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The Social and Economic History of the Hellenistic World by Michael Ivanovitch Rostovtzeff

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By Michael Ivanovitch Rostovtzeff

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To what extent does it embrace smaller or less extensive sets of social relations and cultural identities? , who rejects the term entirely, along with the notion that societies form unitary wholes that are in some way “bounded,” preferring to speak of multiple overlapping and intersecting power networks. We are not sure that this is necessarily a better way to theorize “society,” but it does at least ask the right questions. For historically grounded discussion for the late Roman and early Islamic period, see Haldon and Conrad 2004.

Historians have generally referred to the expansive political entities of the East and pre-Renaissance Europe as “empires”—whether that of China, of Charlemagne, of Rome, Russia, Persia, Byzantium, or many others. The “national state” is then something that emerges with the renaissance monarchies of Europe. Yet in fact most so-called national states emerged through conquest or inheritance of previously distinct political or cultural domains, even in Western Europe. This was true of the integration of Ireland into the British monarchy (or monarchies, as Scotland remained institutionally distinct as well until the eighteenth century); it was true of the French incorporation of regions such as Flanders, Alsace-Lorraine, and the Burgundian inheritance; it was true of various Italian peninsular states; and it was a fortiori true for such expansive multinational entities as the properly named Prussian, Russian, and Austro-Hungarian empires.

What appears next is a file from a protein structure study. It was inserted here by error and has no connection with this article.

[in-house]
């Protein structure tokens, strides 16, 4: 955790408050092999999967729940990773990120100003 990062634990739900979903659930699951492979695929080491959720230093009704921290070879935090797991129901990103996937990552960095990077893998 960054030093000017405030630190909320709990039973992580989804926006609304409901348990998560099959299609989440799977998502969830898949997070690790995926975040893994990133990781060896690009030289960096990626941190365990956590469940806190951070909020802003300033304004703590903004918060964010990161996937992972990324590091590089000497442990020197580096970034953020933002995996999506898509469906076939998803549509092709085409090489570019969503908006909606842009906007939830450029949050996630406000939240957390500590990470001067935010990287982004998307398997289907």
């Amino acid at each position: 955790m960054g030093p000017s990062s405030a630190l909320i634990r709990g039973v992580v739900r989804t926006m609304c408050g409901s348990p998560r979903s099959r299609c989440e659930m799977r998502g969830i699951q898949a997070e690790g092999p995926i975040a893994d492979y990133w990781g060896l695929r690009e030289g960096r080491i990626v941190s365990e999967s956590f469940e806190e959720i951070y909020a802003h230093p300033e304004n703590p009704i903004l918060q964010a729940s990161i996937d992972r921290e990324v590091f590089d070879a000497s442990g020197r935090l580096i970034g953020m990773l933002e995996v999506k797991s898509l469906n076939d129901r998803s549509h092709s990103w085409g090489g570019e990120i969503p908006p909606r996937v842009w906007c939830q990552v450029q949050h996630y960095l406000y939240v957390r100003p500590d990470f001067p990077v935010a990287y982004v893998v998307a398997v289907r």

And, in the case of both Christianity and Islam, ritual incorporation (that is to say, conversion) served as a fundamental tool of political integration and domination. 23 Various elites—religious, political, warrior, mercantile—may each have their own ideological basis for defining their identity and their relationship and integrating ties with the central authorities. Similarly, different popular groups likely have their own group narratives that establish both their identity and the accepted basis of their relationships to local elites and to central state powers.

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